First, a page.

Further, the Learned Registrar of Copyrights also agreed that the Applicant, if they wish so, may also seek registration of their works in India by complying with the requirements of the Copyright Act 1957 and Copyright Rules 2013.
Since the foreign works, as under the International Copyright Order 1999, are protected under the Copyright Act 1957, and therefore the provisions with respect to enforcing the rights under the Copyright Act is also available to the foreign copyrights holders. Paragraph 3 of the International Copyright Order 1999, extends the protection under the Copyright Act 1957 to the foreign works and therefore, both civil and criminal remedies for infringement under Chapter XII and Chapter XIII are available to the foreign works. The Copyright Act of India provides dual legal machinery to the right holders for enforcing their rights. The enforcement is possible through -
- The Intellectual Property Appellate Board and
- The Courts.
The Copyright Act, 1957, initially established a quasi-judicial body called the Copyright Board, which is now merged with Intellectual Property Appellate Board (hereinafter referred to as the 'Appellate Board') pursuant to Finance Act 2017, with effect from April 01, 2017. The Appellate Board is assigned with the task of adjudication of disputes relating to copyright registration,6 assignment of copyright,7 grant of licenses in respect of works withheld from public,8 unpublished Indian works,9 production and publication of translations,10 and works for certain specified purposes.11 Further, it also hears cases in other miscellaneous matter instituted before it under the Copyright Act, 1957.
Similarly, as per Section 62 of the Copyright Act 1957, the District Courts have jurisdiction in the matters pertaining to the infringement of Copyright in any work or the infringement of any other right conferred by the Copyright Act. However, an appeal against the order of the IPAB can be preferred before the Hon'ble High Court having the jurisdiction.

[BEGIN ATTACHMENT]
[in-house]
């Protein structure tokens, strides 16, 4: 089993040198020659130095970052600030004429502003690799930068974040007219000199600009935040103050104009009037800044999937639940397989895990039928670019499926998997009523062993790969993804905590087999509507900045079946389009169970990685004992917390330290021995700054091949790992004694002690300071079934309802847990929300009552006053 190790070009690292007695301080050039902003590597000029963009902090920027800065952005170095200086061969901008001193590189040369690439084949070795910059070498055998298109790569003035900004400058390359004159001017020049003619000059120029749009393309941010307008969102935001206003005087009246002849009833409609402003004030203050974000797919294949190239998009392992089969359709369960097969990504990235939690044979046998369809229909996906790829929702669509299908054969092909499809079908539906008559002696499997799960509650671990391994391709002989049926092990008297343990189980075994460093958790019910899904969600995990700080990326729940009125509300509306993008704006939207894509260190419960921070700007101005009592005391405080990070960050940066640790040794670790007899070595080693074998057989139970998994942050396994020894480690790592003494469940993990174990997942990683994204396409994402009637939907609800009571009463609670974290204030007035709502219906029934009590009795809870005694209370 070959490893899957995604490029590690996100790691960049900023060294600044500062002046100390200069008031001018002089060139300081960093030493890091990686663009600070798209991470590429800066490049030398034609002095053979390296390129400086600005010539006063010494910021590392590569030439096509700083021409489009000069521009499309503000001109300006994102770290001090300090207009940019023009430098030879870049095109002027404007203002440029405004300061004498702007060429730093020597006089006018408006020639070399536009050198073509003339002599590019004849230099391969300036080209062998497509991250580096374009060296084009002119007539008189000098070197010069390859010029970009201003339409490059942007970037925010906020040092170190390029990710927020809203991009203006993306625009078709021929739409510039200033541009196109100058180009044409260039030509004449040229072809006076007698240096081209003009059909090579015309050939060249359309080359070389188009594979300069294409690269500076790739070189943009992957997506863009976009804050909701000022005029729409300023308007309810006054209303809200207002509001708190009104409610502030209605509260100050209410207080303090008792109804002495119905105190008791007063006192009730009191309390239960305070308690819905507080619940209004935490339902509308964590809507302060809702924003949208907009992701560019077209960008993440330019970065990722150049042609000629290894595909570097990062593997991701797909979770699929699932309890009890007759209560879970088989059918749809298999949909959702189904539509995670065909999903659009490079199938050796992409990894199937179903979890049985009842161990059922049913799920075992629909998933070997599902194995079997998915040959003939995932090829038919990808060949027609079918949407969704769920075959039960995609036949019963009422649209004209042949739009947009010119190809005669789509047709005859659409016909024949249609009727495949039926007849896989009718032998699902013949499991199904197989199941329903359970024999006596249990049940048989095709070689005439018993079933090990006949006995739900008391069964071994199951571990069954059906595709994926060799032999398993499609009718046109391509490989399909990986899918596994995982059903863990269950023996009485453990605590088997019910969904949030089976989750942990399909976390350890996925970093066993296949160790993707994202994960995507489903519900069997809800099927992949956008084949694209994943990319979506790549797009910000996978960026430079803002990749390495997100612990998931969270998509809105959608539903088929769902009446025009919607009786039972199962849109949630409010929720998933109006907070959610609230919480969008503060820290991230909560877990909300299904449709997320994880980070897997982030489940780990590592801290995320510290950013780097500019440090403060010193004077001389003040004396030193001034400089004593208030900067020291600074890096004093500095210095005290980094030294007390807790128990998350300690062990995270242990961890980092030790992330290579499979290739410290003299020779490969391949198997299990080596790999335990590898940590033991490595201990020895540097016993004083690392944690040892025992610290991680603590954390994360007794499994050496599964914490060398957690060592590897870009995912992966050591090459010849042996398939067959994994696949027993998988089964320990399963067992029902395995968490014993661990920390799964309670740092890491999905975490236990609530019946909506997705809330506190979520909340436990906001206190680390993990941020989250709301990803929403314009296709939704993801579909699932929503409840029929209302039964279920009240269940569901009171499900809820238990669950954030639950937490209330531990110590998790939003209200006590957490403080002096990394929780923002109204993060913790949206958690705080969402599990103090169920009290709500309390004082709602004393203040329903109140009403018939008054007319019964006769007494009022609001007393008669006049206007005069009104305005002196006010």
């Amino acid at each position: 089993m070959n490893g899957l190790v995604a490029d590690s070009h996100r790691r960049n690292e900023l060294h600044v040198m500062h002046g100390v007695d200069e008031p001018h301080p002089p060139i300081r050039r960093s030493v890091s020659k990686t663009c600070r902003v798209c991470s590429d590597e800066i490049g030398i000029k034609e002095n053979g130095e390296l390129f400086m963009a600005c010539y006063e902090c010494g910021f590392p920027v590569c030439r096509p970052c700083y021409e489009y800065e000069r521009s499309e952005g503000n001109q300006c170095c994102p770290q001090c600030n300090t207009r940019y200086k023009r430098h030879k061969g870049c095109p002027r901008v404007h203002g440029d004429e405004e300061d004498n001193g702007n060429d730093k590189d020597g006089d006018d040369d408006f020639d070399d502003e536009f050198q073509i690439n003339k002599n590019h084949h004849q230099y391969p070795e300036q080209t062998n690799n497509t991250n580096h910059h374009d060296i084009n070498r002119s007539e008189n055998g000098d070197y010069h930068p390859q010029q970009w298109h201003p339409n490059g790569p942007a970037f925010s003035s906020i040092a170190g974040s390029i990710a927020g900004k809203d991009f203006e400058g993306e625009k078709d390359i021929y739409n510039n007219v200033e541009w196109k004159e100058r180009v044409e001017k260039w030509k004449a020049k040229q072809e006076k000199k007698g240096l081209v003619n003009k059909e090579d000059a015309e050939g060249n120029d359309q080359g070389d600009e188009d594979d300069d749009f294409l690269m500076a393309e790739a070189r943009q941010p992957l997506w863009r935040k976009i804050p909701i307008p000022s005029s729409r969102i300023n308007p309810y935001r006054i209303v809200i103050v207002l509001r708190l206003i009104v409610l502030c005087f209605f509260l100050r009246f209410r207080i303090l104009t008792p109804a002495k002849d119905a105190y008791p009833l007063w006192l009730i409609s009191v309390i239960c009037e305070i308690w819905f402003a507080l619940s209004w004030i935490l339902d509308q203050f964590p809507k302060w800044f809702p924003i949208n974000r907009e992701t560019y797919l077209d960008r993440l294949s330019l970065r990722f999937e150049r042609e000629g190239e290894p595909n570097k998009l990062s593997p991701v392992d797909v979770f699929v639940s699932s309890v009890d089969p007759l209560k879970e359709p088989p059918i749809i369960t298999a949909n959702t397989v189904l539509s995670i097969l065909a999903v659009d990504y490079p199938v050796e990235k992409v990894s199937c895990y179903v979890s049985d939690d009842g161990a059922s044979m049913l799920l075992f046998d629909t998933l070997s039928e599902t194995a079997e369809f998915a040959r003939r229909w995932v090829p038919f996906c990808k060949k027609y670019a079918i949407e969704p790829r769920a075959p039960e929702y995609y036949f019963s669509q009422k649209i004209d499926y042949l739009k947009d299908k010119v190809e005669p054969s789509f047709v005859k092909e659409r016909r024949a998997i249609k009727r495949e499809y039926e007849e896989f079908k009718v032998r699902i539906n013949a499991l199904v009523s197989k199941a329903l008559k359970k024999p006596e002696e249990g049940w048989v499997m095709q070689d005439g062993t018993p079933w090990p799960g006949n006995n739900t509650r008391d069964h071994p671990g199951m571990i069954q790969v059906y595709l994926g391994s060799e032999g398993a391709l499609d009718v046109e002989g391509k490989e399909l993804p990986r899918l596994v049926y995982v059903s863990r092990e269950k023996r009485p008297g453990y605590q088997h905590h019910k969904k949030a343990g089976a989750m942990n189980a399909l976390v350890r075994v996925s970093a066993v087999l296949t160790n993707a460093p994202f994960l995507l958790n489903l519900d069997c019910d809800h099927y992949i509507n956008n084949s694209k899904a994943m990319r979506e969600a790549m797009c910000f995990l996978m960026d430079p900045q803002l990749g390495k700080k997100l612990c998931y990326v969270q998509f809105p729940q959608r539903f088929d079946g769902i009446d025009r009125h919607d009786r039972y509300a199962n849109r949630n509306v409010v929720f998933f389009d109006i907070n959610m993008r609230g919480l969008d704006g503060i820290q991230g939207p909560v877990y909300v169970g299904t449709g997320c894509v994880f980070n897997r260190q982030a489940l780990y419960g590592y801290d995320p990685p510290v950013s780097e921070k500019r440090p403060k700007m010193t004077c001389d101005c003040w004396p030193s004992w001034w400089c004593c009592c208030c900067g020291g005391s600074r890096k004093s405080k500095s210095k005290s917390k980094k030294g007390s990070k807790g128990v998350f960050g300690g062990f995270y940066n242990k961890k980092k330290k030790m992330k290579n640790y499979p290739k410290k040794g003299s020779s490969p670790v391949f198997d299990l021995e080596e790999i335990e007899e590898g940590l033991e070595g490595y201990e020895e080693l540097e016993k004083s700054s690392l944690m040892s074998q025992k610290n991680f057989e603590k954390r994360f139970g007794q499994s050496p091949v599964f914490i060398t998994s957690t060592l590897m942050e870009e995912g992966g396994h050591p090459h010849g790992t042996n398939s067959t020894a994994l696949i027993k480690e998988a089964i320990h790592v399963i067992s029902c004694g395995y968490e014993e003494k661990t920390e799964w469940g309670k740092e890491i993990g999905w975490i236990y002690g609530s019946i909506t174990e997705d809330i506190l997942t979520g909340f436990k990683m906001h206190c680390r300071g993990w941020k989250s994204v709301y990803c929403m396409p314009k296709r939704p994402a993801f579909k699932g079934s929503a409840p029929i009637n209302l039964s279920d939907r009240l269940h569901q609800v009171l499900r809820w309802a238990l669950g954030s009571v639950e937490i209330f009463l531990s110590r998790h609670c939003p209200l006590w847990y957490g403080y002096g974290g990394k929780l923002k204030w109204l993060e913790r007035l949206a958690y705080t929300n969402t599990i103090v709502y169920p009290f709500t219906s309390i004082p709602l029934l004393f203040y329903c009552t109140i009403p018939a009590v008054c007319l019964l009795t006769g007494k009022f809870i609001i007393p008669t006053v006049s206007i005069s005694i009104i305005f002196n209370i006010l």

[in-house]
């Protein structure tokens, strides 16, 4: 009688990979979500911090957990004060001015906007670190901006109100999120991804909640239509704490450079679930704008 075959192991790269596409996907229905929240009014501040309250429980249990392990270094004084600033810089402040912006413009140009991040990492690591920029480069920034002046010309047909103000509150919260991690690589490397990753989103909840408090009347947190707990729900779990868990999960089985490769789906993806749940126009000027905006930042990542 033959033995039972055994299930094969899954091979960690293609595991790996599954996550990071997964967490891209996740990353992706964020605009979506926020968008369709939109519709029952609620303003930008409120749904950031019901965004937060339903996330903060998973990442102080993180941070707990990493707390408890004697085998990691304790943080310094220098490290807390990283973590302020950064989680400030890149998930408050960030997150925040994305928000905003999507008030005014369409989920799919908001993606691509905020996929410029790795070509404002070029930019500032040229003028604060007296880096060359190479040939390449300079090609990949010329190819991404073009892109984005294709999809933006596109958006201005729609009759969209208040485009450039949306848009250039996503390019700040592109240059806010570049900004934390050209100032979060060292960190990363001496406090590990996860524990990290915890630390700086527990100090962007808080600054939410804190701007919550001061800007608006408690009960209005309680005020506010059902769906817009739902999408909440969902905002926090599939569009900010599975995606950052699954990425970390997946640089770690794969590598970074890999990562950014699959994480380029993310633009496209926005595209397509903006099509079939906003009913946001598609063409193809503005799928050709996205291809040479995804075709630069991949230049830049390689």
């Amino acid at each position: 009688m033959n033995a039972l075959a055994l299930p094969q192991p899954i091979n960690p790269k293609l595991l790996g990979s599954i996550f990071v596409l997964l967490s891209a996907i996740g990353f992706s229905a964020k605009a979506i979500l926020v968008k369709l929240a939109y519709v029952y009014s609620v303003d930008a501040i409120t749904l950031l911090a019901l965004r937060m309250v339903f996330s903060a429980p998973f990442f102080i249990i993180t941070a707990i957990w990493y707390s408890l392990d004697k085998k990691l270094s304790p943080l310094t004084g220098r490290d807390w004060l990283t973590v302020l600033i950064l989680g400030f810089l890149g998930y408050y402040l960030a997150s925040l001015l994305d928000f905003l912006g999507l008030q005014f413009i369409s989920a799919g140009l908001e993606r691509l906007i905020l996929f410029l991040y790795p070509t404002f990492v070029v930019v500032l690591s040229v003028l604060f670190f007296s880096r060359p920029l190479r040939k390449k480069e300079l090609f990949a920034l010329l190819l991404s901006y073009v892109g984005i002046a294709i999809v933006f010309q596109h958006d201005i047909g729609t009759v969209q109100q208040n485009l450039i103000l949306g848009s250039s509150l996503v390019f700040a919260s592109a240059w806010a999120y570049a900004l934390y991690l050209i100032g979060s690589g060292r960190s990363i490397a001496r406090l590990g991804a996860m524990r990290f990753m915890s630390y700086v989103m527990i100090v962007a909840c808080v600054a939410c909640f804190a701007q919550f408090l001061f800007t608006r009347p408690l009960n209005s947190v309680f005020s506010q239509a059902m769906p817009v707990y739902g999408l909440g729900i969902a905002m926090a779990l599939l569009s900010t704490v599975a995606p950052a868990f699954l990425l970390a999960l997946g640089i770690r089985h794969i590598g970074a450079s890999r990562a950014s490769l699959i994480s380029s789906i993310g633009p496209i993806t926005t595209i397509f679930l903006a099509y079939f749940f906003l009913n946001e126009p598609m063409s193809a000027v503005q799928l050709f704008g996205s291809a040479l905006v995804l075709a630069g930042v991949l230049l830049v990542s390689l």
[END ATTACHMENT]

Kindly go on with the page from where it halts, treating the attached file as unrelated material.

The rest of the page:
1. Government of India - Ministry of Human Resource Development (Department of Secondary Education and Higher Education), A Hand Book Of Copyright Law, available at http://copyright.gov.in/documents/handbook.html.
2. WIPO National Workshop For Judges, International Legal Framework For The Protection Of Copyright And Related Rights (December 13 to 15, 2004), WIPO/IP/JU/RYD/04/1, Pg 4.
3. WIPO National Workshop For Judges, International Legal Framework For The Protection Of Copyright And Related Rights (December 13 to 15, 2004), WIPO/IP/JU/RYD/04/1, Pg 5; WIPO, Summary of the Berne Convention for the Protection of Literary and Artistic Works (1886), available at http://www.wipo.int/treaties/en/ip/berne/summary_berne.html.
4. Government of India - Ministry of Human Resource Development (Department of Secondary Education and Higher Education), A Hand Book Of Copyright Law, available at http://copyright.gov.in/documents/handbook.html.
5. P. Narayanan, Intellectual Property Law, 4th ed., p.201 (2004).
6. SECTION 6, THE COPYRIGHT ACT. 1957 (ACT 14 OF 1957).
7. SECTION 19A, THE COPYRIGHT ACT. 1957 (ACT 14 OF 1957).
8. SECTION 31, THE COPYRIGHT ACT. 1957 (ACT 14 OF 1957).
9. SECTION 31A, THE COPYRIGHT ACT. 1957 (ACT 14 OF 1957).
10. SECTION 32, THE COPYRIGHT ACT. 1957 (ACT 14 OF 1957).
11. SECTION 32A, THE COPYRIGHT ACT. 1957 (ACT 14 OF 1957).
The content of this article is intended to provide a general guide to the subject matter. Specialist advice should be sought about your specific circumstances.